Those are words my dad, Big Jim Frisella, taught me when my brother and I were little. They pretty much sum up his approach to parenting. And life. One of my earliest memories is of my dad giving Sal and me each a pair of boxing gloves and making us box. We were three and four years old!
As we got older, we played all sorts of sports. Football, baseball, wrestling, Lacrosse, hockey — you name it. And my dad didn’t want us to participate in sporting events. He wanted us to dominate them.
As we were driving to a football game or wrestling match or whatever, my dad would say, “Now, boys, listen up! When you get in there you’ve got to be aggressive. You’ve got to go in the corner and you’ve got to get that fucking puck out!” He’d always say “puck.” Even if we weren’t playing hockey. “Dad,” we’d say. “This is soccer.” “I don’t care what it is!” he’d say. “You just go in there and get it!” “What are you going to do today?” he’d ask, as serious as if he was commanding troops in battle. “Kill!” we’d yell in our squeaky, pre-pubescent voices, sounding like a couple of murderous thugs from a boy choir. …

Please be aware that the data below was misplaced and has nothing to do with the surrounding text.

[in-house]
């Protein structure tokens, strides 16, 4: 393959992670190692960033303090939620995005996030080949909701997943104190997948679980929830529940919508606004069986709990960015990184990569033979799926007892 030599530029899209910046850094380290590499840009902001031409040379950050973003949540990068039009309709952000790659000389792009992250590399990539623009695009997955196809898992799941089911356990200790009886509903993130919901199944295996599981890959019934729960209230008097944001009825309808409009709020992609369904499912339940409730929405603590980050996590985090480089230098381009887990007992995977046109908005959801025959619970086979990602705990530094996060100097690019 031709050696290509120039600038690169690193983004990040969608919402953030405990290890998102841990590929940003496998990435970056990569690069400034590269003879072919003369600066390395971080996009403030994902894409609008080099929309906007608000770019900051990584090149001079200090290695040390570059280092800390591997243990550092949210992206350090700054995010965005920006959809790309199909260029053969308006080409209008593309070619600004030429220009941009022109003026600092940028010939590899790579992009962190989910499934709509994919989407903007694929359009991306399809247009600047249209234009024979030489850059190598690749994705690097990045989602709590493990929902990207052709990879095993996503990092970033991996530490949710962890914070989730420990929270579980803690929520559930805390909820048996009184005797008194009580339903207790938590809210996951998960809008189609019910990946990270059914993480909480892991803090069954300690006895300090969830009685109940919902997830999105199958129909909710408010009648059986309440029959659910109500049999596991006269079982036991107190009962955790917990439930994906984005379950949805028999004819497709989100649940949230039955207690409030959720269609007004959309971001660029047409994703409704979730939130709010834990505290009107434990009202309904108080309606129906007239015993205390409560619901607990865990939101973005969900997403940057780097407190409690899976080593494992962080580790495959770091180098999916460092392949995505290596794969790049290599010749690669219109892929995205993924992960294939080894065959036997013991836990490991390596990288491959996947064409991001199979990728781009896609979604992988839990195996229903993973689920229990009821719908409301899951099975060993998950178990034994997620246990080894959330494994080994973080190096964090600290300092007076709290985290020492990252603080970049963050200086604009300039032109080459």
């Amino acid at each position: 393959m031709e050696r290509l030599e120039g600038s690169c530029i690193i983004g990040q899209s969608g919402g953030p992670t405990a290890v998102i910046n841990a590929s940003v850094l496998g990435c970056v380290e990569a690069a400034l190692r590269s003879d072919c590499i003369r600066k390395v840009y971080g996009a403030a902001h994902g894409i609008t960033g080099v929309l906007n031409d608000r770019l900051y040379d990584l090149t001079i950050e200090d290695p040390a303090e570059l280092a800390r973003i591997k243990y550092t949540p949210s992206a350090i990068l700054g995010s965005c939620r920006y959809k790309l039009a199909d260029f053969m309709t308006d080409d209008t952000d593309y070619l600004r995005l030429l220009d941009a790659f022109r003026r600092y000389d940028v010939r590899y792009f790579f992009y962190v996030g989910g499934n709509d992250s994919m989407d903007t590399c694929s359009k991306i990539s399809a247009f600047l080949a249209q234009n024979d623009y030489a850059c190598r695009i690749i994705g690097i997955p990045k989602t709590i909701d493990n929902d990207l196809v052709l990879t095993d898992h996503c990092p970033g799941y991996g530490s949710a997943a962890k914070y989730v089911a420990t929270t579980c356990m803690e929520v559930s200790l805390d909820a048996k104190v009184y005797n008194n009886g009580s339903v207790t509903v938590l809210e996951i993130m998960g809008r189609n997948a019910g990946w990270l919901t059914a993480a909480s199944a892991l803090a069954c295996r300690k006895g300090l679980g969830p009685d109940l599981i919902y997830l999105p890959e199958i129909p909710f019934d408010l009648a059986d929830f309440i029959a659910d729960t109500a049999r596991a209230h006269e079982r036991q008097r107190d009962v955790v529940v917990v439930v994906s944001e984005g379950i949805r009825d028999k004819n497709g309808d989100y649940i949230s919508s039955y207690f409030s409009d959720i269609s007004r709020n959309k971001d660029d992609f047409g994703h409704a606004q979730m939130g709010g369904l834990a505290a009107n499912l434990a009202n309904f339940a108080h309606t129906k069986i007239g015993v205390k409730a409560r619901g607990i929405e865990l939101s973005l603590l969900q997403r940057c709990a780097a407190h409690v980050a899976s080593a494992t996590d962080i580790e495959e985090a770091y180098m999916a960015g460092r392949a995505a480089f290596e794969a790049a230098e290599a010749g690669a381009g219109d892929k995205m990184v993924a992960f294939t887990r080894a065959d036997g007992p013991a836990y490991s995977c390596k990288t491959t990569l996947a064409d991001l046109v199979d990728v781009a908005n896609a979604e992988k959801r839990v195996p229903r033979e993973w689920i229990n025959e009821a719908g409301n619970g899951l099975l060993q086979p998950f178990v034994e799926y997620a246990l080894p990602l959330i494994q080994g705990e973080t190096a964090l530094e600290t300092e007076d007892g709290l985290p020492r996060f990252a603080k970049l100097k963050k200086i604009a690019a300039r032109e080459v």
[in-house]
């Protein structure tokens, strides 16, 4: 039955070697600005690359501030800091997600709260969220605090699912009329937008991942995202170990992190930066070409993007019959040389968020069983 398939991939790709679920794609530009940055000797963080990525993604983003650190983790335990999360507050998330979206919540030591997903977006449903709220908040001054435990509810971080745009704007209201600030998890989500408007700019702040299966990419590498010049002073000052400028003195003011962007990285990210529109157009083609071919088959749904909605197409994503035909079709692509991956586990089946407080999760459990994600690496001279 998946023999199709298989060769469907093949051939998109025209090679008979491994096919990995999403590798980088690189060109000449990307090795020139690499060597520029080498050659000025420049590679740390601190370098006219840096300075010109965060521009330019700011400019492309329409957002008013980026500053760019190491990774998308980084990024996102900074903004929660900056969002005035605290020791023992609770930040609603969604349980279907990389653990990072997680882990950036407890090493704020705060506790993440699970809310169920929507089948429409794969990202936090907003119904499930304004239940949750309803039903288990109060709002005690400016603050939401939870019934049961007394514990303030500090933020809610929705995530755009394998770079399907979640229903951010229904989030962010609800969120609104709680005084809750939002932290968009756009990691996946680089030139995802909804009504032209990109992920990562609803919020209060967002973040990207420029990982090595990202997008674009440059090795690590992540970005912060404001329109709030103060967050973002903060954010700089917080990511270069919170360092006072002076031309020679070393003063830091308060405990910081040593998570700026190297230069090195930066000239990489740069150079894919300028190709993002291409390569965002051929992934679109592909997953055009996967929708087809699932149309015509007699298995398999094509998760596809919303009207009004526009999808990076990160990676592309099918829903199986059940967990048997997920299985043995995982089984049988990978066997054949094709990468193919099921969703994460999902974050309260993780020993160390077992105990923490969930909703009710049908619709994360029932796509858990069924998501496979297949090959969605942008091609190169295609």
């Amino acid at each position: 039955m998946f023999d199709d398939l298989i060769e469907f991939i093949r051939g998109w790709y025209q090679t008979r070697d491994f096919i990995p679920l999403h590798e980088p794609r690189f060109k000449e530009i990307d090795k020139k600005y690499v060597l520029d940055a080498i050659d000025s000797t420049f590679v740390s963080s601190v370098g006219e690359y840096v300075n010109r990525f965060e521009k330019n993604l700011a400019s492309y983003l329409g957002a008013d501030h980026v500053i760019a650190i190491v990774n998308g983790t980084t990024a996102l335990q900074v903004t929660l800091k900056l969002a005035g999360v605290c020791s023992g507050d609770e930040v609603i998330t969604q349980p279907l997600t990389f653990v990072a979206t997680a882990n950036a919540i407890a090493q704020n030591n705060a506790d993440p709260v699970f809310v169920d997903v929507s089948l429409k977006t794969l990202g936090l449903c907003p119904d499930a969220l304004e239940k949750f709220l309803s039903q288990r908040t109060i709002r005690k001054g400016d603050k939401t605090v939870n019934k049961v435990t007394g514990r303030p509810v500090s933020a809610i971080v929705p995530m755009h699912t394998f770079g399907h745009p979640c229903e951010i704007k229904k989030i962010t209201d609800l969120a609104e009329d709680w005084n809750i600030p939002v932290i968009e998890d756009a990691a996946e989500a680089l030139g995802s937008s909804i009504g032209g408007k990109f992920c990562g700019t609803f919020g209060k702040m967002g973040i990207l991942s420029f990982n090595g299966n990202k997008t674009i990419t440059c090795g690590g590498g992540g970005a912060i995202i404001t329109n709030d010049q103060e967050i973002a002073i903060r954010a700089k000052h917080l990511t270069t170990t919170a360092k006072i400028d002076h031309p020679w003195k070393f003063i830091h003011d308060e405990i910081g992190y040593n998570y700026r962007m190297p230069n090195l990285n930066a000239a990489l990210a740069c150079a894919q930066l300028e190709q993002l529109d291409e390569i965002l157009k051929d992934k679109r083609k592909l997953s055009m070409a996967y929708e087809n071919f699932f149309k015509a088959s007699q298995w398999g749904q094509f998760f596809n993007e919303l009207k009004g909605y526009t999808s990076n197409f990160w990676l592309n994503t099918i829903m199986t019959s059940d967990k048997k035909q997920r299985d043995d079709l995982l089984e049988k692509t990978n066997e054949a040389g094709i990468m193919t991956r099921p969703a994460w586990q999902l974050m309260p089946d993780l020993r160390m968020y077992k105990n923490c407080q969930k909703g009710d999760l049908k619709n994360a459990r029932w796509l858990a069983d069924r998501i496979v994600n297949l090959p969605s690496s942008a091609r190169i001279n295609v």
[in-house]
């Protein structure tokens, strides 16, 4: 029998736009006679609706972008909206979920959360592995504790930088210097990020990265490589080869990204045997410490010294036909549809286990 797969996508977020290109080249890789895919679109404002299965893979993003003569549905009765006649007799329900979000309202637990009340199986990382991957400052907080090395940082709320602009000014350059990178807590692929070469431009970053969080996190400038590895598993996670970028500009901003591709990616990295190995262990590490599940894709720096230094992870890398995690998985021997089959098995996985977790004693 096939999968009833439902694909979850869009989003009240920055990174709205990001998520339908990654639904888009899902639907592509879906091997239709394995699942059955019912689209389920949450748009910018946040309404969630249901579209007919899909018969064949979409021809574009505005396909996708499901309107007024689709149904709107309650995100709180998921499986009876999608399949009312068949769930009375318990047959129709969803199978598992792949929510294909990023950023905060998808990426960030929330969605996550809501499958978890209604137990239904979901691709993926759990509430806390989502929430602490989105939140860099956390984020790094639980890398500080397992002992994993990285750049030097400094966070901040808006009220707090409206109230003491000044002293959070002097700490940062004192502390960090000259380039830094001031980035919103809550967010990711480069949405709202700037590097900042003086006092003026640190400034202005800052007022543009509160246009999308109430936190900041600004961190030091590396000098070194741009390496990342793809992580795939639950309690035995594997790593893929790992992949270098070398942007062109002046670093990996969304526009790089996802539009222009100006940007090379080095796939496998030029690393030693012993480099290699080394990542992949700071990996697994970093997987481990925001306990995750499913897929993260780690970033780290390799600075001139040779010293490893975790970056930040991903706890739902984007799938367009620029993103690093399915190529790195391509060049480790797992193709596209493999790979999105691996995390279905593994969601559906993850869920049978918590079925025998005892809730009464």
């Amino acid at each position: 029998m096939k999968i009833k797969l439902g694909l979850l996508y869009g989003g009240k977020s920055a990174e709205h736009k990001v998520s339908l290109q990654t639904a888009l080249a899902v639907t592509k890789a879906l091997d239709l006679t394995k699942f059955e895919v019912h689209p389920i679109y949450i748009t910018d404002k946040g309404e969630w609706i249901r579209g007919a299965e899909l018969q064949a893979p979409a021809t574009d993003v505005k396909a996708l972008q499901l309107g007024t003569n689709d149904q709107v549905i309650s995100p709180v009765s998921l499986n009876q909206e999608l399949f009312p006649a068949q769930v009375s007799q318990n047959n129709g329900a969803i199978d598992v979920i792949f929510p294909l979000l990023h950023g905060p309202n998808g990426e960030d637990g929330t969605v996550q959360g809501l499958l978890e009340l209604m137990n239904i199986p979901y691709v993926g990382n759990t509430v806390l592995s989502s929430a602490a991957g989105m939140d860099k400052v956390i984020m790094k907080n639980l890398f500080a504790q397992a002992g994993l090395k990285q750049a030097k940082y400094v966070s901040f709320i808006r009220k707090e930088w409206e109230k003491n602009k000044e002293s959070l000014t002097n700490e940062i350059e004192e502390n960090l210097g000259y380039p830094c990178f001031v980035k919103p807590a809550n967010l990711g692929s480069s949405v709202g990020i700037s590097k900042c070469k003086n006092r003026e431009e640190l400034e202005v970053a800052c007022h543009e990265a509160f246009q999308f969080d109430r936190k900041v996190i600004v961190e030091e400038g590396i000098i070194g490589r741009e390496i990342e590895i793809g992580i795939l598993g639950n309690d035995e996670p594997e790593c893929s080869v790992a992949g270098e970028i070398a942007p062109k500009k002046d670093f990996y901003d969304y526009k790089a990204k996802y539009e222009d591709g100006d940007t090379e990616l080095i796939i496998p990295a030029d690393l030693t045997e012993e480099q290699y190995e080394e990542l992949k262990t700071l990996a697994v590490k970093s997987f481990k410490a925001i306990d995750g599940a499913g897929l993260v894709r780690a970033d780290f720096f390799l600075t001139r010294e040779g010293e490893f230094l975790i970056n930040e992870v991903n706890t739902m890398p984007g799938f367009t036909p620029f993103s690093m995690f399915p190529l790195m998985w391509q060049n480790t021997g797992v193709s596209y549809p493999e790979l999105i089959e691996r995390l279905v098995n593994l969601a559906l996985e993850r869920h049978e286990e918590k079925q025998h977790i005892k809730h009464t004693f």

Enri Mato is an architect and photographer born in 1986 in an artist family. His father was a sculptor and his mother was a restorative, who worked in the Louvre Museum. He grew up in Tirana, Albania where he discovered his interest in photography and art at an early age. In 2005 Enri moved to Paris to study Photography and Architecture. He later pursued masters dergree in Urban Design between Geneva and Tirana. He graduated with a research project called Remembrance. Through his thriving business Enri had the opportunity to travel the world to share his vision and experiences with an international audience.